The Future Is Now With STEK Carbon Fiber Pattern PPFs

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Man, when I was a kid, I thought we’d have flying cars with full carbon fiber bodies everywhere by 2020. photo credit: liuzishan

Do you like carbon fiber? Because I like carbon fiber.

The head of marketing told me that I could write whatever I feel like writing here as long as it has to do with our products, so I’m going to tell you how cool our carbon fiber pattern PPFs are.
To do that, we first have to talk about carbon fiber’s history and application.

Is the future now yet?

Ah, carbon fiber, the perpetual material of the future. People often overlook the fact that the first form of carbon fiber was discovered in the late 1800s, and the high-performance carbon fiber we are familiar with was invented and commercialized more than 60 years ago. Somehow, carbon fiber still seems to be one of the first things to come to mind when people think of “innovative and futuristic” materials. 

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Matter of fact, the first car with carbon fiber parts was introduced in 1981 through McLaren MP4/1 in Formula One. Photo credit: Fiskens

The near-magical property it holds makes people believe that it has the potential to become the dream material that will take over the world in the future. But even with decades of research and development, it seems like carbon fiber still has a long way to go when it comes to reducing the cost and difficulty of producing them enough to make it an appealing option to the general consumer market.

Carbon fiber, what is it good for? Absolutely somethings.

Formula One racing is one of the very few fields in the automotive world where carbon fiber parts are a must. In that eye-wateringly competitive field that has teams scraping paint off their vehicles to reduce 350 grams (that’s 12.3 ounces!) to get the slightest of an advantage, the weight relief carbon fiber parts provide is basically considered a godsend. We all know that less weight means better fuel efficiency and faster acceleration. But do the benefits of weight relief provided by carbon fiber parts translate well into the everyday driving experience?  

A while ago, someone spent big bucks to get their 2002 Lotus Elise fully covered in carbon fiber parts. Let’s set aside how cool and expensive the modification looks and talk about weight relief. This extensive modification apparently helped the car become lighter by 30-40 kg (66-88 lbs). Now in Formula One terms, that’s impressive. But in normal life terms, That’s just one 12-year-old boy.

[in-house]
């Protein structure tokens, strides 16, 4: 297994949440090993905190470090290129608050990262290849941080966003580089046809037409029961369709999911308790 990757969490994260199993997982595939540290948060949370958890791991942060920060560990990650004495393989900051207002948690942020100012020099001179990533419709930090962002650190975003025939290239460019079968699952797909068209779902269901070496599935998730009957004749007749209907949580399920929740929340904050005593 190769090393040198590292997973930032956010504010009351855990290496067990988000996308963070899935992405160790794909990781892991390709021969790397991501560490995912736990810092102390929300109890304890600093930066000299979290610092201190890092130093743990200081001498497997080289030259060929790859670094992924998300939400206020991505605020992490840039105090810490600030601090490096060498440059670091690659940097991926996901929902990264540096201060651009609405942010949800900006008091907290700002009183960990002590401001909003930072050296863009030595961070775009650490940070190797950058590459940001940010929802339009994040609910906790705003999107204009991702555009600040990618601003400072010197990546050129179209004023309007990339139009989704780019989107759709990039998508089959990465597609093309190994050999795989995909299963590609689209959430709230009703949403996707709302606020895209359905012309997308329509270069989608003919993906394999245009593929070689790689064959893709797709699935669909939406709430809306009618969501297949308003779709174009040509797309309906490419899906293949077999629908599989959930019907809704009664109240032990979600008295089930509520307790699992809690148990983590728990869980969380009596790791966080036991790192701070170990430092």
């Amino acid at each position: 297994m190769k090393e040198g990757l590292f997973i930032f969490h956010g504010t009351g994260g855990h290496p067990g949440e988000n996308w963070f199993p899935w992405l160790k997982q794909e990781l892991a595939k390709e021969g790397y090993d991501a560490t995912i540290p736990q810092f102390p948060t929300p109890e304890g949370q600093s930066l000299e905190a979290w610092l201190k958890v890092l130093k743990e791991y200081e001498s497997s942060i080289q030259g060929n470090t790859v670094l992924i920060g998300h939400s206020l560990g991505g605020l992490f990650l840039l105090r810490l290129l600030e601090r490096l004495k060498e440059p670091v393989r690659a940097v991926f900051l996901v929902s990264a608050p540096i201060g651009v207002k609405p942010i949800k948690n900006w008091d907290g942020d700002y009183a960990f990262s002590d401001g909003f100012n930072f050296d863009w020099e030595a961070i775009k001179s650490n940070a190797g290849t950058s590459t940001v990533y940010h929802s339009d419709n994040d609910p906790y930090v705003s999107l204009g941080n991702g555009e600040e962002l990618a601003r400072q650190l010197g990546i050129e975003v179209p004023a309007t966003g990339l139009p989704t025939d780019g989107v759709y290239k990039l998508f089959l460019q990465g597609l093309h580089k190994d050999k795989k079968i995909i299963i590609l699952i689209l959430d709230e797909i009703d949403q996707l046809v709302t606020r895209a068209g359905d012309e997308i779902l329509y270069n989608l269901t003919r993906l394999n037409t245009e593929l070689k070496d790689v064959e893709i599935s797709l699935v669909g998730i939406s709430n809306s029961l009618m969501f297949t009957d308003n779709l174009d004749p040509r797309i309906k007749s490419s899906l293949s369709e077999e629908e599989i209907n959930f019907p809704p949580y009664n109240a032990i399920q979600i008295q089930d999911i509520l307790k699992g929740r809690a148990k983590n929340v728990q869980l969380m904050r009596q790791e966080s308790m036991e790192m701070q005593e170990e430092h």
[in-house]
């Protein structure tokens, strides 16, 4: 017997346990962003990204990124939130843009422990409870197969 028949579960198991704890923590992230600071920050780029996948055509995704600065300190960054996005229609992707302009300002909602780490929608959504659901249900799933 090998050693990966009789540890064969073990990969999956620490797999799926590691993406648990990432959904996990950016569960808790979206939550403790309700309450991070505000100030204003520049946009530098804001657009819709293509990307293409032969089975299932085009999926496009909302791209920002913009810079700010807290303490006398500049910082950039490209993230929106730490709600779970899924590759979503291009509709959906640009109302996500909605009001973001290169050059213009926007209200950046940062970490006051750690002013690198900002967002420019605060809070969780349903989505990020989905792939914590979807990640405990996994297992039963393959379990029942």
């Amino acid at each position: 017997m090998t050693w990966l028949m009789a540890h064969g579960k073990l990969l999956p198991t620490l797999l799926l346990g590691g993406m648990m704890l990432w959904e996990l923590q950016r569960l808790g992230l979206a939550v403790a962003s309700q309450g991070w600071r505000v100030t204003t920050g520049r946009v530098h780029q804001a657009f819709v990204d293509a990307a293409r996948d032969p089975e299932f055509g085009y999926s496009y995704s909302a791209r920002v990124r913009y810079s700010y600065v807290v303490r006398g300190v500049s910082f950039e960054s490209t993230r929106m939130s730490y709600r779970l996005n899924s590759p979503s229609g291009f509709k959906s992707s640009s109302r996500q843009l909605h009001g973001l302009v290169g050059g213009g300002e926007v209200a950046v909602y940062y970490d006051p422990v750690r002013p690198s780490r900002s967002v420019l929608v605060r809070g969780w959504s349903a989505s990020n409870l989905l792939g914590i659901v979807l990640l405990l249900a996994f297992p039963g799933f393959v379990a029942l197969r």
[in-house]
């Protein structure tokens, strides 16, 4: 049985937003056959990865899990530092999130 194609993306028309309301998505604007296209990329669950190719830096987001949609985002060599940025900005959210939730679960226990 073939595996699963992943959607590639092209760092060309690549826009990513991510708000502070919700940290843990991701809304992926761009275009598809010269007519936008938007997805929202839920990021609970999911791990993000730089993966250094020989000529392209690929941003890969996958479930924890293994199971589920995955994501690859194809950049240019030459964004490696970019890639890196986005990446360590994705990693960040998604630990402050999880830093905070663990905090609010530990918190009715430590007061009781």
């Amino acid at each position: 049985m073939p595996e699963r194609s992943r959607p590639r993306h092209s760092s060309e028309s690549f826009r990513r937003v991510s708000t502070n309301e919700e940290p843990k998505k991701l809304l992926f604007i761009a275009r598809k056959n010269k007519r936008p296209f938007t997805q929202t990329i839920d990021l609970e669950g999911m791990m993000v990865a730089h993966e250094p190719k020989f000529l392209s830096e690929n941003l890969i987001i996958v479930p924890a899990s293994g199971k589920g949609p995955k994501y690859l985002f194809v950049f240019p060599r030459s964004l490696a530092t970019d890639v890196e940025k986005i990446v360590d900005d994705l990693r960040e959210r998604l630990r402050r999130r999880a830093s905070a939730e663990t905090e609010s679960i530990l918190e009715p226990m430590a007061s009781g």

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“Sorry, son. You’ll have to walk to school because I can’t afford you weighing down my car.” Photo credit: freepik

Simply put, the functionality of carbon fiber parts is inconsequential unless you are constantly driving over 110 mph, and a fraction of a second makes a significant difference that decides your career trajectory.

The dark side of carbon fiber

The high cost of producing them is not the only reason why carbon fiber, as of now, is not a very convincing alternative to replace other materials that are more prevalent in the current market. It surprisingly has a massive, and I mean, MASSIVE environmental impact. 

First off, the most common method of manufacturing carbon fibers uses petroleum as the main ingredient. And the manufacturing process consumes a lot of energy. How much energy, you say? Roughly 14 times more than producing the same weight of steel. Let that sink in. Making steel involves literally heating up and melting metal. And it takes 14 times more energy to manufacture carbon fibers.

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Who would’ve thunk this was more environmentally friendly than carbon fibers? Photo credit: Pulsarlube

But wait, there’s more! The carbon fiber sheets require a trimming process to be made into a uniform shape before it is sent to the second chain of manufacturers to be used to produce a final product. It is estimated that almost a third of the original sheet goes to waste during the initial trimming process, and even more of it goes to waste when making the final product. 

Many manufacturers are investing a lot into finding a better way to produce and recycle carbon fiber. However, without drastic change, a future where carbon fiber is everywhere sounds like a pretty bleak future.

But it looks very cool

I know it’s hard to believe it when I’ve been trash-talking carbon fiber parts throughout the whole post, but trust me, I really do love the looks of carbon fiber. I was always fascinated by its ultra-modern look. It’s fascinating how the looks of it invoked the sense of future for decades and still has not lost that futuristic vibe.

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You have no idea how much I drooled over these carbon fiber guitars back in high school. Photo credit: Brian’s Guitar

What I’m trying to say is that the vast majority of us are infatuated with carbon fiber for its instantly recognizable appearance, not its usefulness in everyday life. 

And now, we can finally talk about why STEK carbon pattern PPFs are an excellent alternative to genuine carbon fiber parts.

The looks of carbon fiber minus the baggage